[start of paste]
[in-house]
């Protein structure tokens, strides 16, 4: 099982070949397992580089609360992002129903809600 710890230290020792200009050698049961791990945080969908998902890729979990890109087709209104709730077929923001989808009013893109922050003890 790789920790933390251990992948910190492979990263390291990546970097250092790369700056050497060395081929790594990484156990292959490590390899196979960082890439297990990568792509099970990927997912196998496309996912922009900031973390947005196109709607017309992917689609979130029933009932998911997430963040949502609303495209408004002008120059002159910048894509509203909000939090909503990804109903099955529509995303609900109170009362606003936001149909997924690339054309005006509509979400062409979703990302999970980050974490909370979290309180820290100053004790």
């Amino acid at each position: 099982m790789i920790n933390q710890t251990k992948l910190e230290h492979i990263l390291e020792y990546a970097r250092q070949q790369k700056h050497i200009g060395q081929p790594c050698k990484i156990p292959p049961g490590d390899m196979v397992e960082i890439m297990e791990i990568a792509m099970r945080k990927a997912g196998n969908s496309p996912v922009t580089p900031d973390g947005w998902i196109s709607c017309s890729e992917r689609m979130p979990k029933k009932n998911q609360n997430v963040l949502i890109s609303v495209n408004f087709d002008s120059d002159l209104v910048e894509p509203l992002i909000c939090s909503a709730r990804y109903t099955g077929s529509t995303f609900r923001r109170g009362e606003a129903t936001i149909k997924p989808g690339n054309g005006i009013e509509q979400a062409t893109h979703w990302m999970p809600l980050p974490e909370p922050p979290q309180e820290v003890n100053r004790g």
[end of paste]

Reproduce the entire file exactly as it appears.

[in-house]
């Protein structure tokens, strides 16, 4: 099982070949397992580089609360992002129903809600 710890230290020792200009050698049961791990945080969908998902890729979990890109087709209104709730077929923001989808009013893109922050003890 790789920790933390251990992948910190492979990263390291990546970097250092790369700056050497060395081929790594990484156990292959490590390899196979960082890439297990990568792509099970990927997912196998496309996912922009900031973390947005196109709607017309992917689609979130029933009932998911997430963040949502609303495209408004002008120059002159910048894509509203909000939090909503990804109903099955529509995303609900109170009362606003936001149909997924690339054309005006509509979400062409979703990302999970980050974490909370979290309180820290100053004790």
């Amino acid at each position: 099982m790789i920790n933390q710890t251990k992948l910190e230290h492979i990263l390291e020792y990546a970097r250092q070949q790369k700056h050497i200009g060395q081929p790594c050698k990484i156990p292959p049961g490590d390899m196979v397992e960082i890439m297990e791990i990568a792509m099970r945080k990927a997912g196998n969908s496309p996912v922009t580089p900031d973390g947005w998902i196109s709607c017309s890729e992917r689609m979130p979990k029933k009932n998911q609360n997430v963040l949502i890109s609303v495209n408004f087709d002008s120059d002159l209104v910048e894509p509203l992002i909000c939090s909503a709730r990804y109903t099955g077929s529509t995303f609900r923001r109170g009362e606003a129903t936001i149909k997924p989808g690339n054309g005006i009013e509509q979400a062409t893109h979703w990302m999970p809600l980050p974490e909370p922050p979290q309180e820290v003890n100053r004790g």